House of Commons Hansard #100 of the 38th Parliament, 1st Session. (The original version is on Parliament's site.) The word of the day was budget.

Topics

Budget Implementation Act, 2005
Government Orders

3:55 p.m.

Charlottetown
P.E.I.

Liberal

Shawn Murphy Parliamentary Secretary to the Minister of Fisheries and Oceans

Mr. Speaker, as the minister knows, we have certain challenges in Atlantic Canada as we move from the traditional economy to the knowledge based economy. Some of the initiatives that have been led by the minister and by the Atlantic Canada Opportunities Agency have helped immensely.

The minister referred to the Rising Tide initiative which was developed by the members of the Liberal caucus. The executive responded with a certain funding increase to the Atlantic Canada Opportunities Agency which will increase the amount going to industry-led innovation, to skills training in Atlantic Canada.

Is this funding, which I believe has the support of all members of Parliament from Atlantic Canada, conditional upon this House passing Bill C-43 and Bill C-48?

Budget Implementation Act, 2005
Government Orders

3:55 p.m.

Liberal

Joe McGuire Egmont, PE

Mr. Speaker, five years ago for the first time, through “Catching Tomorrow's Wave”, a $300 million fund was established for Atlantic Canadian businesses and universities to try to catch up with the R and D initiatives that were available to the rest of the country, particularly in central Canada, and to a lesser extent in western Canada. Still western Canada was way ahead in the R and D funds available as compared to Atlantic Canada.

Because that fund was so successful and the uptake was enthusiastically applied for, the fund was really too small to address the appetite of the universities and entrepreneurs in order to do what they wanted to do in the area of research and development and commercialization of that. This fund, as with all the other economic initiatives, necessitates the passing of this budget on Thursday. We look forward to all Atlantic Canadian MPs on both sides of the House supporting this budget.

Budget Implementation Act, 2005
Government Orders

3:55 p.m.

Conservative

Merv Tweed Brandon—Souris, MB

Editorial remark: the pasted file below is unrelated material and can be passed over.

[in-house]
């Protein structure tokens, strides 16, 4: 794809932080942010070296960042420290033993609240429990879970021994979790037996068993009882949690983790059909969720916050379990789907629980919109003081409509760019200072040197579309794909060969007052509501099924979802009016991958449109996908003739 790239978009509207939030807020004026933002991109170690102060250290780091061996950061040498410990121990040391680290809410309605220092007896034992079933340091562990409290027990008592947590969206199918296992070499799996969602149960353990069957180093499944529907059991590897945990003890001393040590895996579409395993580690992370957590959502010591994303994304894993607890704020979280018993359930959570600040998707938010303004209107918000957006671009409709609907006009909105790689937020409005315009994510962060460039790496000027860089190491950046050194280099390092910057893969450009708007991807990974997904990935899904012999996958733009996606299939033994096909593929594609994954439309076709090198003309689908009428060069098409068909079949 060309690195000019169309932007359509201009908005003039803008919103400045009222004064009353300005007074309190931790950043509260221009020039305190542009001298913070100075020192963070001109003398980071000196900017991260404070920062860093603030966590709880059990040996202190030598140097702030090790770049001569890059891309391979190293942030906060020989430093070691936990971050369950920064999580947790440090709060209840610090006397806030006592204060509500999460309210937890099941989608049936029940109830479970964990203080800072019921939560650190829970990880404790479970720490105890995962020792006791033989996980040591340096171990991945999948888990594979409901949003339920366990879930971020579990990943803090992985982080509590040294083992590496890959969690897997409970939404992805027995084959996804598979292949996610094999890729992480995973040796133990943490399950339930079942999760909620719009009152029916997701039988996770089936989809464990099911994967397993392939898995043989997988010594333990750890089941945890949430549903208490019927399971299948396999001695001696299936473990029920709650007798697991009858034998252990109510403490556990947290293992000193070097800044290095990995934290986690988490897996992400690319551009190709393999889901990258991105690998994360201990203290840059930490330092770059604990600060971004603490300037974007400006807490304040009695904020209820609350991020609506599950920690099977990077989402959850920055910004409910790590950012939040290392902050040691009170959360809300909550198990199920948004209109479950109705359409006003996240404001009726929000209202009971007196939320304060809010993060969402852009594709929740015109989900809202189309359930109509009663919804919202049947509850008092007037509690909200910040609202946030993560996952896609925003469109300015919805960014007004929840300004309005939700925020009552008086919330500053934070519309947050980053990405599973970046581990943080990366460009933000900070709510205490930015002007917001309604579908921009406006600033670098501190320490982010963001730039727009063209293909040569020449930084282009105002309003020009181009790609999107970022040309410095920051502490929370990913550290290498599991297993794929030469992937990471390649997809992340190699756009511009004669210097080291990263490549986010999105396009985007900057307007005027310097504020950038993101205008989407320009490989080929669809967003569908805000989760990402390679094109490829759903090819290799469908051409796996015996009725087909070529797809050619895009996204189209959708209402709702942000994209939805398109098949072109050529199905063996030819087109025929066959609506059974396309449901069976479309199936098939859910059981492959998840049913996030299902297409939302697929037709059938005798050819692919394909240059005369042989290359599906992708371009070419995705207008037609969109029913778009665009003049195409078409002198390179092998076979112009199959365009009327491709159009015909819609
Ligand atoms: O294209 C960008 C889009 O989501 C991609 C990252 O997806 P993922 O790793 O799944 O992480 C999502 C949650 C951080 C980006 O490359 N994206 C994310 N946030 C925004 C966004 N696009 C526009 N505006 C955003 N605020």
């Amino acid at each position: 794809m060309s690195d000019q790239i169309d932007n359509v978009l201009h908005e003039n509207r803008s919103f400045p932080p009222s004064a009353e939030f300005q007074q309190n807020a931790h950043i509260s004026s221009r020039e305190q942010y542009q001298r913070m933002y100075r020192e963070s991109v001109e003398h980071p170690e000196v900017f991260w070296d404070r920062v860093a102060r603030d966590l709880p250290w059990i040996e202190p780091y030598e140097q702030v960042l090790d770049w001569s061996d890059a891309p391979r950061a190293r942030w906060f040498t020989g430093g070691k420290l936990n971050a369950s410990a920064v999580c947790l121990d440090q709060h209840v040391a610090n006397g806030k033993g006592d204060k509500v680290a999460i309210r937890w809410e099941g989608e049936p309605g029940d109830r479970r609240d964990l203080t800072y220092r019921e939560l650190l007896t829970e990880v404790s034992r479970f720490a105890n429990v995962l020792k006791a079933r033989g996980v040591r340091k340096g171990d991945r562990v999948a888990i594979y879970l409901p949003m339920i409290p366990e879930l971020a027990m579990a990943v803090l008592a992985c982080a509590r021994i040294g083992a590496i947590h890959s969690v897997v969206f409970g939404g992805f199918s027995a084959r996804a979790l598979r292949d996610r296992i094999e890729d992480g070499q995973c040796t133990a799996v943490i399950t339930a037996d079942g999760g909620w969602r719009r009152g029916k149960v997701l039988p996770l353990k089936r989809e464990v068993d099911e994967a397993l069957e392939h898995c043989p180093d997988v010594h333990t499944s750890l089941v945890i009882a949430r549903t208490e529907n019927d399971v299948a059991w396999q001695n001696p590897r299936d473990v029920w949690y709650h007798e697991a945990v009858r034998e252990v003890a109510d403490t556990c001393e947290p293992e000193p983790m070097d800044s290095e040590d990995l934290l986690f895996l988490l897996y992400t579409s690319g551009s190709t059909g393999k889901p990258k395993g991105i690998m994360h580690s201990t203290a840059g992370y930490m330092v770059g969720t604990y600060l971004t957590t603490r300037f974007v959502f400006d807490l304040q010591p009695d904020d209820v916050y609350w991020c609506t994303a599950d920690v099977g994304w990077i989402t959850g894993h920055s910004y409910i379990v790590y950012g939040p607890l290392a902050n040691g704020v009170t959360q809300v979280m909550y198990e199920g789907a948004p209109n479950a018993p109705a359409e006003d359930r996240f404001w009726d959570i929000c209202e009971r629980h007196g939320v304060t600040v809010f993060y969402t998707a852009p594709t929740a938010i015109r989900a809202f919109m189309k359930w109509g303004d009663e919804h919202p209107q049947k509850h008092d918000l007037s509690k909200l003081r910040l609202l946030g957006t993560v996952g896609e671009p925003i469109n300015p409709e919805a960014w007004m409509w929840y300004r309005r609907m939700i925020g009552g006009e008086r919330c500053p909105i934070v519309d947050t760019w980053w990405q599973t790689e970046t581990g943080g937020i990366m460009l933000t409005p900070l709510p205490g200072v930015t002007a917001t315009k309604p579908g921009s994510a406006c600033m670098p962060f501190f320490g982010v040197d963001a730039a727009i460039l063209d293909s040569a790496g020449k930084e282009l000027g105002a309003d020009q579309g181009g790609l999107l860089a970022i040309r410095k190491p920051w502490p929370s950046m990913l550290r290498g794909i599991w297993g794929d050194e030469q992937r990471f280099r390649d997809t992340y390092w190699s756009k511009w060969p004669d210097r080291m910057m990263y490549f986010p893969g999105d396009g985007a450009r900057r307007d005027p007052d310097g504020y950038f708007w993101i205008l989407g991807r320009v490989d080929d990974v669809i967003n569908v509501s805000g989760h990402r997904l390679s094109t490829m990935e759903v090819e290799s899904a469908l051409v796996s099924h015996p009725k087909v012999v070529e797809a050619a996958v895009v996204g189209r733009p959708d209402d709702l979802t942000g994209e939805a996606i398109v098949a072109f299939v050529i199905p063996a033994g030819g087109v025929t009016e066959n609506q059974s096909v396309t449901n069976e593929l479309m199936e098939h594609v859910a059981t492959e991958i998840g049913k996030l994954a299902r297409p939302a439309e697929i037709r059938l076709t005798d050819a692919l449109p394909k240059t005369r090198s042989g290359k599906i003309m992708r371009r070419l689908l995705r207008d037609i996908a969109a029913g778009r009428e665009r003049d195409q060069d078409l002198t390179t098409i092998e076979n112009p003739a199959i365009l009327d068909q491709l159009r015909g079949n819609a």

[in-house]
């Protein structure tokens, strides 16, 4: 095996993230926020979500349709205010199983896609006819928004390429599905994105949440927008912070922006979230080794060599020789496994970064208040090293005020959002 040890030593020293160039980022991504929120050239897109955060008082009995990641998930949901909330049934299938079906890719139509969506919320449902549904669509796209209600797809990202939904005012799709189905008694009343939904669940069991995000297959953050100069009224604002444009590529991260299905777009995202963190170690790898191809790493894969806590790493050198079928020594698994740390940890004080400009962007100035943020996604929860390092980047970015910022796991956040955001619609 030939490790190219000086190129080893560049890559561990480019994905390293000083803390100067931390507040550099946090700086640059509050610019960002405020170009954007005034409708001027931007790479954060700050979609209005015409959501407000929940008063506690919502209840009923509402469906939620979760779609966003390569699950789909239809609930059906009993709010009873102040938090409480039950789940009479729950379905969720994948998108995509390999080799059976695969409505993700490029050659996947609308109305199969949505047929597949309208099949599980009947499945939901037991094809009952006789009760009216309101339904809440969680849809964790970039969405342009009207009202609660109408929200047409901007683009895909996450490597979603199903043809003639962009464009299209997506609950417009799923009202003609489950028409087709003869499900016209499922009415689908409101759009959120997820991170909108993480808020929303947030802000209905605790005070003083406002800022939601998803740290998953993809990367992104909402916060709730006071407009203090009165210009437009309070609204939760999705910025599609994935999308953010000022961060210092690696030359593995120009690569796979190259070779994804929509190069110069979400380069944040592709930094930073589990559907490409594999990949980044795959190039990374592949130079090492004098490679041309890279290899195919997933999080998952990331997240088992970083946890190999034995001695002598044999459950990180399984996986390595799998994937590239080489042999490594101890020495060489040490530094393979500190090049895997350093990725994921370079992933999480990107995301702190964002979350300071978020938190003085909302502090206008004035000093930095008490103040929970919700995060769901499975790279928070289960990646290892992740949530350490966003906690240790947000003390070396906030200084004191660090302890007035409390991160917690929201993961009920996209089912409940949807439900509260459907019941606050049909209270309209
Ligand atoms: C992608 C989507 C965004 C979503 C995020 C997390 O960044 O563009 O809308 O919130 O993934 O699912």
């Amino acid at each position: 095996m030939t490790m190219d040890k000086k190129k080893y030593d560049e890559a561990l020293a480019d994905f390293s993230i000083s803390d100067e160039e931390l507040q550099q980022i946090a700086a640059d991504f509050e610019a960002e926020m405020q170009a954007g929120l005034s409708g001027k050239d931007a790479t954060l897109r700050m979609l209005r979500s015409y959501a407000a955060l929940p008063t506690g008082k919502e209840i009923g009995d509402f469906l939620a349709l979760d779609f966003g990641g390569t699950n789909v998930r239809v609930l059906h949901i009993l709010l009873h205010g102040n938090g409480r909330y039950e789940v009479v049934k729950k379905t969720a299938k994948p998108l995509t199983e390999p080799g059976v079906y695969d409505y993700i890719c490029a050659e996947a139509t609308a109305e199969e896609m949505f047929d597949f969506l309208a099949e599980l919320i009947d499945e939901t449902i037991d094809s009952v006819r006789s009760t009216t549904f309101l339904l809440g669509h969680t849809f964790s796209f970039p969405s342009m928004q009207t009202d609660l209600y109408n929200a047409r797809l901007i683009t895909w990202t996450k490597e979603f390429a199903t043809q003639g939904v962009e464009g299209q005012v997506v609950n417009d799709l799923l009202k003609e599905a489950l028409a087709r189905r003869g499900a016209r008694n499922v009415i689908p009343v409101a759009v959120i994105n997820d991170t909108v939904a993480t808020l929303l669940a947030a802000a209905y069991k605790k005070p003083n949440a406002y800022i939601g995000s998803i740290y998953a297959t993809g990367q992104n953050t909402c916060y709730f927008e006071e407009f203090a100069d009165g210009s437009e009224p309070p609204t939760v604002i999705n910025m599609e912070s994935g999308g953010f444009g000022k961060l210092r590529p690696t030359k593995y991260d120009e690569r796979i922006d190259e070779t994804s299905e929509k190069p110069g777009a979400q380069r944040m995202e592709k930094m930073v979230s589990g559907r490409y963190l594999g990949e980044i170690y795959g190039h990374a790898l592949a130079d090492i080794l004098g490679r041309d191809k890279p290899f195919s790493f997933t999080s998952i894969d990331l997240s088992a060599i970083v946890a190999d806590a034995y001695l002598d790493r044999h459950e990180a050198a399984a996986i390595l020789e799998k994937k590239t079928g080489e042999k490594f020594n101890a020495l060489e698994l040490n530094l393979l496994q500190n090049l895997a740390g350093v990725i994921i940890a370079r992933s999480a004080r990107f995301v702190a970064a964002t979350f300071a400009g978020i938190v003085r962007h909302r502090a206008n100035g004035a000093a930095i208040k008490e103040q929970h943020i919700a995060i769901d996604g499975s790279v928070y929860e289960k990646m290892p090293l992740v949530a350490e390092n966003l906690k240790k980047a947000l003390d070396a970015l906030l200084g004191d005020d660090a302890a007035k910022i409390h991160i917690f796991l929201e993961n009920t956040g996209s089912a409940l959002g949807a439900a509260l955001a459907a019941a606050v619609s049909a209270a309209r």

Mr. Speaker, I am pleased to speak on this bill. I will need to cross over between the two bills a little, if members will excuse me. Traditionally a budget is presented as one bill to Canadians, but in this case two bills deal with the Canadian budget.

I want to emphasize that I have had the opportunity to sit in a provincial legislature where when a budget is presented, it is presented as a plan, a blueprint for the future of the province. In this case, it is the country. Debate takes place. Amendments are put forward and in certain cases accepted, but more often than not, in my experience, the government moves forward with the agenda that it presented to the Canadian public as the government agenda on what should be the fiscal spending plan for the following year.

In fact, the Minister of Finance told this House many times, as did the Prime Minister and the Deputy Prime Minister, that this budget could not be stripped away piece by piece. That was particularly in response to our questions asking the government to move the Atlantic accord, which is a two-page, nine paragraph document that could be approved by all. Every day we have asked the government to do that, yet it has chosen to refuse. Instead, the Liberals want to wrap it in an omnibus budget bill with a part deux from the NDP and want to force us to vote for or against it based on the entire package.

This is interesting after having the Liberals telling us day after day that this could not be a piece by piece budget. There they were, in a dark room, I presume, with the Leader of the New Democratic Party and Buzz Hargrove, in a dimly lit corner where no one could see them. I suspect there were people on guard outside the door. It was there that the government of the day moved to increase spending to Canadians by $4.6 billion.